posted by rainbowbrite at 10:02 AM on January 21, 2016 [3 favorites]


One thing I don't see listed in this thread is this: What is the best way for all those people to get the video to you? Maybe short videos are really small so they can be emailed? Or shared via facebood? I never could get longer ones to fit in email and I had to work out some method of Dropbox or GoogleDrive or something, and share folders or tell my password or .... I don't even know how we did it. YouTube?

But for me it was just one clip, it was longer, and it was my own family member sharing my folders so I was ok sharing passwords. If I were doing your project, I would have to figure this out. I'll let others in the thread chime in with answers - I just wanted to raise the question for you.
posted by CathyG at 10:30 AM on January 21, 2016


I think the people part will be harder than the editing part.

I've been asked to do this once. It was for a 40th. I don't know how old you & your friend are but I think the older people are, the less likely you are to get silly fun stuff like Hermione Grainger's experience with her dirty no good ex boyfriend's frat brothers.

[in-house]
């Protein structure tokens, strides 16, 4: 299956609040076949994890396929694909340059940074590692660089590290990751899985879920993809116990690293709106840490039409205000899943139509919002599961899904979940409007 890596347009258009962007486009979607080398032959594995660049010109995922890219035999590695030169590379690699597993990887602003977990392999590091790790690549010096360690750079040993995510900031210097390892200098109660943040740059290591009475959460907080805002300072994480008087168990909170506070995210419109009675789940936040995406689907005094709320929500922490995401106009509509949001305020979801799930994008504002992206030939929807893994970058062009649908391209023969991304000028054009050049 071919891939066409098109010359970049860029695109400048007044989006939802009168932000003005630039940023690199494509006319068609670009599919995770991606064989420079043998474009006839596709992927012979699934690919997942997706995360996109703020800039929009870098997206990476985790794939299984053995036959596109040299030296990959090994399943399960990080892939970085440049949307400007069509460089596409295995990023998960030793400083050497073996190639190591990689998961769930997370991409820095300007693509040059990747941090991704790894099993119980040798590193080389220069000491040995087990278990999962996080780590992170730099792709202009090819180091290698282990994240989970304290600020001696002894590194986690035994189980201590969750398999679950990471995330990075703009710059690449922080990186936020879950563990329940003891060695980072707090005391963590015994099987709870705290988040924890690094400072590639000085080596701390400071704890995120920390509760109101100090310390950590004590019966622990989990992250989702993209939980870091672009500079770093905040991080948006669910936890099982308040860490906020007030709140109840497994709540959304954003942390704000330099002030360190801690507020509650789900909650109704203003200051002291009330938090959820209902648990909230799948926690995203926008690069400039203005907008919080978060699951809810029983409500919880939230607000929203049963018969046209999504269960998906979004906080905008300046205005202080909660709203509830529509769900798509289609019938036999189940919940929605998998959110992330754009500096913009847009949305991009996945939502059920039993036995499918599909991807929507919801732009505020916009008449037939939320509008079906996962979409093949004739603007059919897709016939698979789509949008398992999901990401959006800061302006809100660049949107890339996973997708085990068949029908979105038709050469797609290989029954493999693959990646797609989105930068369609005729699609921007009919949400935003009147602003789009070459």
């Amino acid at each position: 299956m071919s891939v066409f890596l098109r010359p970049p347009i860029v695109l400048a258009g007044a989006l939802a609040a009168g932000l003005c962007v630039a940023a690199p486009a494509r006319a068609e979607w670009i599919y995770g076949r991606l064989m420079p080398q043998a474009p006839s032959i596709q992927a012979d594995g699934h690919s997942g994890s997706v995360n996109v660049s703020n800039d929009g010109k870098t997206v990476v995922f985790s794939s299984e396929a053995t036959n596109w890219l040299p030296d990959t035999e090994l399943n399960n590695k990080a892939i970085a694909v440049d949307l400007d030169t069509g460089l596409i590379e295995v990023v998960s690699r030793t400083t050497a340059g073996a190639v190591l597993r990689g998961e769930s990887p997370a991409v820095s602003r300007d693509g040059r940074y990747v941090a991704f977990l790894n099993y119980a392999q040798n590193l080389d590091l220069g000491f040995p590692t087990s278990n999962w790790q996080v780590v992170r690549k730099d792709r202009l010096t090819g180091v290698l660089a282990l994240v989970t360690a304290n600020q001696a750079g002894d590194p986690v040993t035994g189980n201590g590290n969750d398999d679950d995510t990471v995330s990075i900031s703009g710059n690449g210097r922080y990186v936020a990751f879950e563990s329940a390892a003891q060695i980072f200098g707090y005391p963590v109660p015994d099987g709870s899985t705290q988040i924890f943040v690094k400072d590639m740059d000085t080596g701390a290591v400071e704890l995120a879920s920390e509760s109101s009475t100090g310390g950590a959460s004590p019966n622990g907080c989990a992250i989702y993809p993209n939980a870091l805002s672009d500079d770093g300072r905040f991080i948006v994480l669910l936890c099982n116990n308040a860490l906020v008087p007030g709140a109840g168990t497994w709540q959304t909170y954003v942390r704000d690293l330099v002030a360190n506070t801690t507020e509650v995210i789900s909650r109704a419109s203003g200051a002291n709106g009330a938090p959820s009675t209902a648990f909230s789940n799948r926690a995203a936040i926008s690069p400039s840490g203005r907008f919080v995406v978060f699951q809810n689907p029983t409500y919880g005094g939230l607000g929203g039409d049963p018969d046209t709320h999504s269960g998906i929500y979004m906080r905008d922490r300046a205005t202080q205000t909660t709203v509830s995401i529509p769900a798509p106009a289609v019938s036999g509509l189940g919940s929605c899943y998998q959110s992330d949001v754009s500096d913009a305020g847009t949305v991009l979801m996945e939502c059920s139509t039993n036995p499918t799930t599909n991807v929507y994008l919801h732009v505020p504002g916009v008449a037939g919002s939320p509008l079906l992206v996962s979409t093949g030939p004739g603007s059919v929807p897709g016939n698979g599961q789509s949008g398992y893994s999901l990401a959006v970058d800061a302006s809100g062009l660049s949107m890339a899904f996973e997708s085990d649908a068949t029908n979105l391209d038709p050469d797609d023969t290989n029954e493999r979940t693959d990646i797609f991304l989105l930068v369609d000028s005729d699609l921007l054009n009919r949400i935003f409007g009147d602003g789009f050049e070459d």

Birthday guy and family are living abroad. Birthday guy's wife emailed everyone, including old high school friends that he hadn't seen since, asking us to re enact and sing along to birthday guy's favourite hip hop song from the 90s and she was going to splice it up and make it into a video clip for him. Many of us were/are so old and fat and generally not interested in doing no bootilicious dancing etc that hardly anyone did it. Deadline passed and without enough people, wife asked friends to just send a video message. Got a much bigger response.